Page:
In the end, though, neither of us are hideous. But Adam has cared too much for too long about how he looks, and now he often walks hunched over with a hoodie pulled up around his face. Though I have noticed that in the past few months, he's begun to stand a little straighter.
“Anyway, Sly is down for the count and he needs a replacement.”
“And how did you get me Sly's night?” I dropped my headphones around my neck. I then cleared a bunch of records off my bed to make room to sit down.
“I've been working there. You know that.” Adam leaned against the door frame and examined a fingernail.
“So you've been saying. What, exactly, is your job?”
“This and that. What does it matter? I got you the night, Rob. You can do this, right? I haven't just made myself look like an ass on your account, have I?”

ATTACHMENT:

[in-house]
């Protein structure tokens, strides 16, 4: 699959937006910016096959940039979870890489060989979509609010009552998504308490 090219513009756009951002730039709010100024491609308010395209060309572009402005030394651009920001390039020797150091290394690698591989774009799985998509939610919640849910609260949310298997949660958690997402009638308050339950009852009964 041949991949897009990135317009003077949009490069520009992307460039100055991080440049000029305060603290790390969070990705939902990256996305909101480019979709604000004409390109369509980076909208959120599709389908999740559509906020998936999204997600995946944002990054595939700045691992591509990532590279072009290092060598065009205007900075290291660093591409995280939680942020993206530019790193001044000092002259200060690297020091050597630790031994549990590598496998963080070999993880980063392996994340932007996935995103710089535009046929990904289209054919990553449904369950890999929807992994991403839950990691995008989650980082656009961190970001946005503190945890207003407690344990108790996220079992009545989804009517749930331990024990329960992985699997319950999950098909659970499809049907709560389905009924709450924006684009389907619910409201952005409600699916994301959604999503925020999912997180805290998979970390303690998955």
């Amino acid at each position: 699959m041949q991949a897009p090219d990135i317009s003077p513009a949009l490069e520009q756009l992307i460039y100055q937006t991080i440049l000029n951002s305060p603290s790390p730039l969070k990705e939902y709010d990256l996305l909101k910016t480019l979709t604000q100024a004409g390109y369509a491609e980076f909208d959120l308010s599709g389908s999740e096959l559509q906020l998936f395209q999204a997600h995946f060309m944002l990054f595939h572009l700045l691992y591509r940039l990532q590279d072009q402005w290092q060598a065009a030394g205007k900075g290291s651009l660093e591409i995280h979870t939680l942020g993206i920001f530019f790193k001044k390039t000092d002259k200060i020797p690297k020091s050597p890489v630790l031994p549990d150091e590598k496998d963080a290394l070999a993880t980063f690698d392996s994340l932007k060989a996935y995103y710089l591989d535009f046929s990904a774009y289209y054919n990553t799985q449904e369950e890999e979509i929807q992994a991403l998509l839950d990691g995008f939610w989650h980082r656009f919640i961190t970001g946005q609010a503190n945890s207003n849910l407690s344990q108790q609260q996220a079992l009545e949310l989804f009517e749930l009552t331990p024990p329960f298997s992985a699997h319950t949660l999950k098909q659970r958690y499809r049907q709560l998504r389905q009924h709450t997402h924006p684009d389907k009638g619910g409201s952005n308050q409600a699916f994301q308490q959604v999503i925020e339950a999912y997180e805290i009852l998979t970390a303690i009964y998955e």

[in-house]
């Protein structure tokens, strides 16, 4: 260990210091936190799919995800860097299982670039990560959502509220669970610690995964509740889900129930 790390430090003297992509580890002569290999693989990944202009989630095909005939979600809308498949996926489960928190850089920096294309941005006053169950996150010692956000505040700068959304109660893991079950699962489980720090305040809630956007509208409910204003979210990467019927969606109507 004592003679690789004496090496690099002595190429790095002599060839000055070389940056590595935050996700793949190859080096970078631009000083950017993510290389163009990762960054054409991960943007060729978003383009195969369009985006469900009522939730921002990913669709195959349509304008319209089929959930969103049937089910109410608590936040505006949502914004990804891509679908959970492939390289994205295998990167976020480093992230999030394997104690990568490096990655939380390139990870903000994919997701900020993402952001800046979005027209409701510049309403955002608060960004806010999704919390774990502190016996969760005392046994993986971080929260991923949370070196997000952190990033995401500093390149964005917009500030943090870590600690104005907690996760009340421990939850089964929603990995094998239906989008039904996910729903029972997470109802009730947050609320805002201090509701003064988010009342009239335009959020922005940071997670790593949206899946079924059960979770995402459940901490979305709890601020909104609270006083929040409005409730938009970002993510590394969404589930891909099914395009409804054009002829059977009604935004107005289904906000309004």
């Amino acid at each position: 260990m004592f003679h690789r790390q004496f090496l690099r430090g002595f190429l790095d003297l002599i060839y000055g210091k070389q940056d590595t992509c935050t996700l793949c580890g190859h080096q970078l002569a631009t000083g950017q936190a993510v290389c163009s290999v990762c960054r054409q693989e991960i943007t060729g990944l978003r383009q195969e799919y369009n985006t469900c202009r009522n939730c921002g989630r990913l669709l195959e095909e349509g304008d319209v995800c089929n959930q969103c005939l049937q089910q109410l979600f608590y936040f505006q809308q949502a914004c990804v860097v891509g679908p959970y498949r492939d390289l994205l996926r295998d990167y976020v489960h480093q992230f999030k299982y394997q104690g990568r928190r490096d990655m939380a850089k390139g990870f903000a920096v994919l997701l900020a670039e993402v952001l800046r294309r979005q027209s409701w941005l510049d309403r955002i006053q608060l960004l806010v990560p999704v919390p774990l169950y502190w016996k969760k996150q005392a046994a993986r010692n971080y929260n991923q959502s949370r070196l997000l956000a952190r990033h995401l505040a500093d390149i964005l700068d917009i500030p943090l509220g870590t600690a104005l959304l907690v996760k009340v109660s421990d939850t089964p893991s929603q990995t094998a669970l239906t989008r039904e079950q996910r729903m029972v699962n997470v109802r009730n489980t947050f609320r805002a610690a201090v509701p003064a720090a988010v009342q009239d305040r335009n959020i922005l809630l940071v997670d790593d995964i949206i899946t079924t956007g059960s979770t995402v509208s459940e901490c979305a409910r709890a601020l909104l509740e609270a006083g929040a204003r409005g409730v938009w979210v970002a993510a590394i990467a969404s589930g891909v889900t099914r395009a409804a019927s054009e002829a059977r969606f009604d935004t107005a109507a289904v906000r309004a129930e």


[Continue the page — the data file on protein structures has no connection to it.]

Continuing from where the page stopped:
I looked at my crates of
s. A lot of DJs had moved onto digital MP3 turntables. But MP3s sound awful, in my opinion. When you put a poorly encoded song through a giant system like they have at The Disco, it sounds like you're listening to music underwater. Everything is floppy and round-sounding. Records are crisp. The beats, hard.
Besides, I can't afford a laptop to run it all.
“For sure,” I said, sounding as confident as possible.
“It's a big night, man,” Adam said. He hadn't moved from the doorway. I knew exactly why. He wanted to be thanked for his awesomeness.
“Yeah, it'll be huge. Thanks, man.”
“No problem.” He swiveled off the door frame and put his fist out in front of him. I gave it a quick pump.
“How long is my set?”
“Three hours. You go on at nine.
DJ Lookie takes over at midnight.”
“Awesome,” I said, getting excited about it. “Thanks, man. Seriously.”